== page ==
The Lowdown on the DOJ Decision Regarding Songwriters Rights
The DOJ just dropped an atom bomb on songwriters rights and the publishing industry. Surprisingly, I’ve noted a lack of outrage on the part of many songwriters, and I think I see why. Several songwriters have since messaged me wanting me to break this down in terms of what it means for them. Rest assured, this DOES affect your livelihood and WILL affect the industry in catastrophic ways. I’m going to cut through the mystery and legalese and lay things out as simply as I can.
- The Rules Haven’t Changed For 75 Years
The laws for how songwriters get paid and how contracts are negotiated have been the same since the 40’s. This was fine until about 2000 or so, when a thing called the internet came along. Now with downloads, streaming services, and online radio stations, the pay for songwriters doesn’t even rise to the somewhat paltry level they get from traditional means. To illustrate my point, Pharell’s “Happy” (a massive hit just a couple years ago) got 43 MILLION streams on Pandora. The song received just $2,700 (I am not omitting a zero, you’re reading that correctly) in Songwriter’s royalties and Publishing COMBINED. And that was for a huge hit. The writers behind lesser songs may not even be able to go to Starbucks with their earnings. And that’s not just a shame – it’s patently and grossly unfair.
2. Performing Rights Organizations Fought To Change the Rules
ASCAP, BMI, SESAC, NSAI, and a host of other songwriters advocacy groups petitioned the Department of Justice to allow more flexibility in letting songwriters set rates for digital media. These PROs have been going back and forth with the DOJ for 2 years trying to hash out a plan. The DOJ not only refused the changes, but refused to work with them whatsoever – leaving the same system in place that has been robbing songwriters for 16 years.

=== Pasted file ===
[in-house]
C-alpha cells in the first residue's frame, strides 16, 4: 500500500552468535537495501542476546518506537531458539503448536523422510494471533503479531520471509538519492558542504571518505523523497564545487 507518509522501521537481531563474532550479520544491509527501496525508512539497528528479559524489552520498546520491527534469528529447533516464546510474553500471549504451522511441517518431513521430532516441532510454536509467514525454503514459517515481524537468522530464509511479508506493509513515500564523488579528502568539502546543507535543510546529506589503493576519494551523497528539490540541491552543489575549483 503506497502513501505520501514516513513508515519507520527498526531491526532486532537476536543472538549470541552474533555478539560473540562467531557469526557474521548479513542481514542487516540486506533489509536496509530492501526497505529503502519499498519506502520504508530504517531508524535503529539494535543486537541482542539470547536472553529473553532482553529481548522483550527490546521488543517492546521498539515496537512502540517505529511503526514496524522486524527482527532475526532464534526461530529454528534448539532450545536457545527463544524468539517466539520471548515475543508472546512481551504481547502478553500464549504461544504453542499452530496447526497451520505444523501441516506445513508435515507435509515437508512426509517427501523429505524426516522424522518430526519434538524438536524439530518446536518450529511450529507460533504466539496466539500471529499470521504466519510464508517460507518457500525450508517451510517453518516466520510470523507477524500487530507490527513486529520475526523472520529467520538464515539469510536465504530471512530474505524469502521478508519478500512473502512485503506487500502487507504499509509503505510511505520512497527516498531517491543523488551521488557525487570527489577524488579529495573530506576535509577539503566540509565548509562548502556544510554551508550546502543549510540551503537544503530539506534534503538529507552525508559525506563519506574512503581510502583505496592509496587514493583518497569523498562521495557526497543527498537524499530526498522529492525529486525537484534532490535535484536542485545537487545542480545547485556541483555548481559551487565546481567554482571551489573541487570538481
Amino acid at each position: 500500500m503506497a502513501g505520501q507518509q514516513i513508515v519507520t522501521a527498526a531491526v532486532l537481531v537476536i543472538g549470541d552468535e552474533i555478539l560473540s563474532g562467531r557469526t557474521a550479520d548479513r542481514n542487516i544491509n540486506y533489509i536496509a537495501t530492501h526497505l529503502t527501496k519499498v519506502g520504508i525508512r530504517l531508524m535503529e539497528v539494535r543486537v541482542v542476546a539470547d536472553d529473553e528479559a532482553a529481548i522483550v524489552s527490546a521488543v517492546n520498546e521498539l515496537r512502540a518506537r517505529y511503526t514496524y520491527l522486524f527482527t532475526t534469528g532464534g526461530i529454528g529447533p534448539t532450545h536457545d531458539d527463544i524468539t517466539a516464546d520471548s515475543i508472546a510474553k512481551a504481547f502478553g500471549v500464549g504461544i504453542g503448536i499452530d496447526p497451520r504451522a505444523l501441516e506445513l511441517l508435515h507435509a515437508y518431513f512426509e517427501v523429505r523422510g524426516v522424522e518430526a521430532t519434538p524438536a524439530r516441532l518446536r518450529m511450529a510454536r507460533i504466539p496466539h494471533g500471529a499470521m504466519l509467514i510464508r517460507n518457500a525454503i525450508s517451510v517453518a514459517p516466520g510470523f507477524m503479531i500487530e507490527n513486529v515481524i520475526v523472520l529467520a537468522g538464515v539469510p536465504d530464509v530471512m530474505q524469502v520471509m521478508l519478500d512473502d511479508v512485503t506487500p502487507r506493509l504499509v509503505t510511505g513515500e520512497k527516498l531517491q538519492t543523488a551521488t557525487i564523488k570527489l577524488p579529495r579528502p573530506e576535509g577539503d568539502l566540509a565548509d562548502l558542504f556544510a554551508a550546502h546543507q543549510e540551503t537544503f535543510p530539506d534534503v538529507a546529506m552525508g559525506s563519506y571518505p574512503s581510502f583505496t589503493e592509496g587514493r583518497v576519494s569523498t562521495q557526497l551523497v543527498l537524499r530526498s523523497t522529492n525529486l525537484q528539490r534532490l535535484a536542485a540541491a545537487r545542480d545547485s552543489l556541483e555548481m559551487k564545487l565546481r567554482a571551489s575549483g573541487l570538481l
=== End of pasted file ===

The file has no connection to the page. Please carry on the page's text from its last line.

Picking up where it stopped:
3. But It Gets Worse
While keeping the old system in place is bad, it allows everything to operate more or less the same. But the DOJ didn’t just stop there. PROs must now license 100% of each song – no splitting administration. Here’s what that means: if I’m with ASCAP and my co-writer is with BMI, each PRO divides the administrative rights and acts on behalf of their individual songwriter.
This ruling throws that system – which has been working for decades – completely out the window. In practical terms, this means writers may not be able to write outside of their particular PROs. Writers with BMI will have to write with other writers who are also with BMI, for instance. I have many colleagues in the industry scattered among the various rights organizations. Now, writing with them may not only be a logistical (and legal) nightmare – it may prove downright impossible. I can’t imagine how many hit songwriting teams this may devastate.
This also enables the digital media services to effectively “rate shop” among the different performing rights organizations. This is ludicrous when they are already paying a fraction of a penny per play and raking in millions in profit. Now they stand to make even more – and on the backs of struggling songwriters.
4. It Gets Even Worse
This deal is a crushing blow to songwriters who make their living from royalties – which, if they’re lucky, is enough to keep the lights on. It is also a ridiculously good deal for the digital music distributors, who have effectively been robbing songwriters blind for a decade and a half. So why would the DOJ go out of their way to squash songwriters and hand a sweetheart deal to digital companies?
One reason may be Renata Hesse – head of the DOJ antitrust division – who was instrumental in ramming through the 100% Licensing Decree. In her own words, she “did a lot of work” for Google prior to taking her current position. And clearly, tech companies like Google – which owns music streaming services – stand to benefit the most. I’m not here to sling dirt on anybody, but one wonders if that doesn’t play a role in this inexplicable behavior. Clearly, the DOJ is putting its finger on the scale in this case, and they don’t care about hurting creators. All we’ve been asking for a fair shake in the new digital age.
So what can be done? Listen. Educate yourself on your rights. Vote. Support your PROs and Songwriter Organizations. Ask them what you can do to help. Write or call your elected representatives – a list can be found here – and ask if they will stand with songwriters on this issue. Speak out. Stand up. Fight to protect your rights, or they may well disappear.